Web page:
The diversity of contemporary investigative approaches included in this volume provides an exciting account of our current understanding of brain mechanisms responsible for sensory and perceptual experience in the areas of touch, kinesthesia, and pain.
Postgraduate research students in sensory physiology, neurology, psychology and anatomy, and researchers themselves will find that this volume addresses many of the key issues in our attempts to understand the neural mechanisms that mediate sensory experience arising from the body as a whole, the so-called somatic senses, in particular for touch and pain. The volume provides a record of the occasion of the St Petersburg IUPS symposium, chaired by the editors of this volume, and includes some added recent contributions from other leading international figures in the field. Brought together under the sponsoring banner of the IUPS Commission for Somatosensory Physiology and Pain, these scientists with their different experimental approaches seek collectively to understand the brain mechanisms that underlie our own nature and experience.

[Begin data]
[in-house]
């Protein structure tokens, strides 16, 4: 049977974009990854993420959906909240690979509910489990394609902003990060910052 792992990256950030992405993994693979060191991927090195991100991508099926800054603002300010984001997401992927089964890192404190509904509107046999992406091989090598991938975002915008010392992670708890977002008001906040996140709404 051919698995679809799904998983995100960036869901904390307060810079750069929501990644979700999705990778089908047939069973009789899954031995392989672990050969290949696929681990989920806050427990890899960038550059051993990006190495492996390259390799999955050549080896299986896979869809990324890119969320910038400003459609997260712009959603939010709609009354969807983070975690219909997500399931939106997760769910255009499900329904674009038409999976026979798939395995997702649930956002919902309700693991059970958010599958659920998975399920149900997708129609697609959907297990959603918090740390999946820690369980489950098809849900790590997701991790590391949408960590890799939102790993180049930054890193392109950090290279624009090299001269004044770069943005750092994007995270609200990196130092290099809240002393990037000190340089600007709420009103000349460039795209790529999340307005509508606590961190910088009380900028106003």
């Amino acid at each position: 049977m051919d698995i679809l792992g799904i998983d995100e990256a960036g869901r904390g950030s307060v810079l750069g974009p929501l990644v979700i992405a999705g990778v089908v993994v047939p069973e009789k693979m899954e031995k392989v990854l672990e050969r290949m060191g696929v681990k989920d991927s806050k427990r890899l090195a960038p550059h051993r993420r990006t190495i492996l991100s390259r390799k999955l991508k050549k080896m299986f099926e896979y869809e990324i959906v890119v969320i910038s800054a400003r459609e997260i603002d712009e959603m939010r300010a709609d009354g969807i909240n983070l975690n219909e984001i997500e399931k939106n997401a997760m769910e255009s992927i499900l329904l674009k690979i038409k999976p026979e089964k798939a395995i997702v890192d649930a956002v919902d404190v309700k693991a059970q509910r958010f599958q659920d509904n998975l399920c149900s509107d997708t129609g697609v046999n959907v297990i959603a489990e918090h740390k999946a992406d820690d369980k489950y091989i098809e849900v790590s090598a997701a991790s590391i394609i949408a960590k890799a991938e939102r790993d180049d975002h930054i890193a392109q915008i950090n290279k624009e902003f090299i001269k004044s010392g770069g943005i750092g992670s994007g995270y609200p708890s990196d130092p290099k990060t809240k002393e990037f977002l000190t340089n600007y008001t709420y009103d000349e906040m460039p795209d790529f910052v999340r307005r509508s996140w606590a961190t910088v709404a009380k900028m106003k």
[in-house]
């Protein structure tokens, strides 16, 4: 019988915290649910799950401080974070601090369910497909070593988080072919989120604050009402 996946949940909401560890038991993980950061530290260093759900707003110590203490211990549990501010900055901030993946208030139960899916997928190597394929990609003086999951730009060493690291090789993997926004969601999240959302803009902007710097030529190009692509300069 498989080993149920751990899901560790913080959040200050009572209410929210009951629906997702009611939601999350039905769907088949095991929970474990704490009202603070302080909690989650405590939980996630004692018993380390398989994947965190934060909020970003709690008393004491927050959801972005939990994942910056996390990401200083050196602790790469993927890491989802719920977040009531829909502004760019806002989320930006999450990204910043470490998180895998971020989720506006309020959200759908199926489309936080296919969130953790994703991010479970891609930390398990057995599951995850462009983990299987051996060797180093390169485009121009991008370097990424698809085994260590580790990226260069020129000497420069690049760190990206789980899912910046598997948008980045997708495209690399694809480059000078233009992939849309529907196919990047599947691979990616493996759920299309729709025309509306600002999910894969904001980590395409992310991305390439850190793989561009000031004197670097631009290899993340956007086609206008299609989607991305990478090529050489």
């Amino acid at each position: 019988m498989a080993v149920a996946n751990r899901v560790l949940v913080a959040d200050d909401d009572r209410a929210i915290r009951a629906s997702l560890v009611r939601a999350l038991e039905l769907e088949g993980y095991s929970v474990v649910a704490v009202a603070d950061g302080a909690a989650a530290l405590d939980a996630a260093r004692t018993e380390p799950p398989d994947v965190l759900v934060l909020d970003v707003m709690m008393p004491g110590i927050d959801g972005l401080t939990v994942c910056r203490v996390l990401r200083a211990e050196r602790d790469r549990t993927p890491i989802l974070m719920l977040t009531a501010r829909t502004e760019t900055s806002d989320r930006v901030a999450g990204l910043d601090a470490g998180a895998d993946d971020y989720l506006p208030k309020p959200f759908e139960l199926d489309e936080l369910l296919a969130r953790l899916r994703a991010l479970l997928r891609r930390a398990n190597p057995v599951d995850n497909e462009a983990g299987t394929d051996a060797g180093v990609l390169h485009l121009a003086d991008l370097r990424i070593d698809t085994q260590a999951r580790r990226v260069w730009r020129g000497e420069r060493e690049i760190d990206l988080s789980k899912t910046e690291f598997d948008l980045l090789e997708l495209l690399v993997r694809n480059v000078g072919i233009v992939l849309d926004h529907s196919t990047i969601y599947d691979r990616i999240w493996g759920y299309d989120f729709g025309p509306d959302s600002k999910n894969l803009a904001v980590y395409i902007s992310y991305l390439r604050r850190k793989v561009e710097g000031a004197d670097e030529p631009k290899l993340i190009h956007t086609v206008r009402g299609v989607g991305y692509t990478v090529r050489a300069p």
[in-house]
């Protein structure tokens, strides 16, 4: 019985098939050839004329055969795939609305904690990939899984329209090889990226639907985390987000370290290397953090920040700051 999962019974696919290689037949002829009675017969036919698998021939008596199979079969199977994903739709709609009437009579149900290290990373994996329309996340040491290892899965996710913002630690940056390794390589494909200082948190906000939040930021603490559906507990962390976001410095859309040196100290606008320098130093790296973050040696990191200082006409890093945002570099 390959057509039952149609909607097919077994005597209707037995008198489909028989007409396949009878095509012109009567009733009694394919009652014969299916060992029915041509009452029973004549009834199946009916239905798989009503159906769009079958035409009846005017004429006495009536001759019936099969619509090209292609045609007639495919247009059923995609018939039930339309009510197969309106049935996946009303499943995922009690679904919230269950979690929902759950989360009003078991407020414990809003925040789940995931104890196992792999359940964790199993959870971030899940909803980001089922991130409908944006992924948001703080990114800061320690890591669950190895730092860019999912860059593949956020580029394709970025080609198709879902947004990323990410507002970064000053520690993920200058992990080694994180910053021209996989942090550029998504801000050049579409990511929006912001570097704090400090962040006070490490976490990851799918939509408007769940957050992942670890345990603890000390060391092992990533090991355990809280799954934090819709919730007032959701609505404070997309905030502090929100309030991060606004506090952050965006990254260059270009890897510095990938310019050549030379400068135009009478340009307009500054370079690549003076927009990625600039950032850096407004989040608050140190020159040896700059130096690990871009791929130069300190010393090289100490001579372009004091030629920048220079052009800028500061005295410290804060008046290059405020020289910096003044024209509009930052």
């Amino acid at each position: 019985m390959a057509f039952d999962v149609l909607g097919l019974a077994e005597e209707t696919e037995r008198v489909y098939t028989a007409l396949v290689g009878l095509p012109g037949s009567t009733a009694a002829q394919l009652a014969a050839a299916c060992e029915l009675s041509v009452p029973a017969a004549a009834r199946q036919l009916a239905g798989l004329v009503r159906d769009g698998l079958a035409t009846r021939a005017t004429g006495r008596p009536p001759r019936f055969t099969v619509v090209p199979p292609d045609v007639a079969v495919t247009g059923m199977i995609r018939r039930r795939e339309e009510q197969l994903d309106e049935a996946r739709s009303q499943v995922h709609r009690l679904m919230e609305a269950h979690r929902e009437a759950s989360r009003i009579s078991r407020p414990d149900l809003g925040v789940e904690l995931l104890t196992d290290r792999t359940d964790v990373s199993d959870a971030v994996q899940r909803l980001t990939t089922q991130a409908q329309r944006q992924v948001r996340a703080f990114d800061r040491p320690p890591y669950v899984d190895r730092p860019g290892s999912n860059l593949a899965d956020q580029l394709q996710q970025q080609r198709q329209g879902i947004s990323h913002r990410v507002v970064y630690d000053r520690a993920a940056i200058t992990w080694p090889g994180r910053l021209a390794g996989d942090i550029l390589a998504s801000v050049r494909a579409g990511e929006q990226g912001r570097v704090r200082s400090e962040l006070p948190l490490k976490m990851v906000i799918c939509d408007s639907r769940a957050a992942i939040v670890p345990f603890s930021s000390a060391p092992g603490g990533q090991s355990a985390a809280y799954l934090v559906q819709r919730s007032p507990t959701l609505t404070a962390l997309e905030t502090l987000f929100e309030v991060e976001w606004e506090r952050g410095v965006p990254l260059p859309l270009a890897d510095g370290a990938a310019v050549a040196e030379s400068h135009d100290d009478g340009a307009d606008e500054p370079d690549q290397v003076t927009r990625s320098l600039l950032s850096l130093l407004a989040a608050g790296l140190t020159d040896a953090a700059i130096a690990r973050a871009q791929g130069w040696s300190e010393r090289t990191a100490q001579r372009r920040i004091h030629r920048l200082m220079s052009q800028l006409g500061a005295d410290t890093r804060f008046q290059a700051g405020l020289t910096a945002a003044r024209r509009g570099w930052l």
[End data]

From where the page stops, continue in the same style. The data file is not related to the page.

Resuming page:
1. Responses of Slowly Adapting Cutaneous Mechanoreceptive Afferent Fibres to Three-Dimensional Tactile Stimuli 2. Pain Due to Nerve Injury: Role of Nerve Growth Factor 3. The Primary Nociceptive Neuron: A Nerve Cell With Many Functions 4. Evidence for the Presence of a Visceral Pain Pathway in the Dorsal Column of the Spinal Cord 5. Transmission Security Across Central Synapses for Tactile and Kinaesthetic Signals 6. Processing of Higher Order Somatosensory and Visual Information in the Intraparietal Region of the Postcentral Gyrus 7. Sensory and Motor Functions of Face Primary Somatosensory Cortex in the Primate 8. Mechanisms of Somatosensory Plasticity 9. Adaptive Properties of Local Circuits Revealed by Peripheral Denervation 10. Limits of Short-Term Plasticity in Somatosensory Cortex 11. Cortical Plasticity: Growth of New Connections Can Contribute to Reorganization 12. Lateral Interaction in Cortical Networks 13. Modulation of Somatosensory Cortical Responsiveness Following Unexpected Behavioral Outcomes 14. Somatosensory Evoked Magnetic Fields in Humans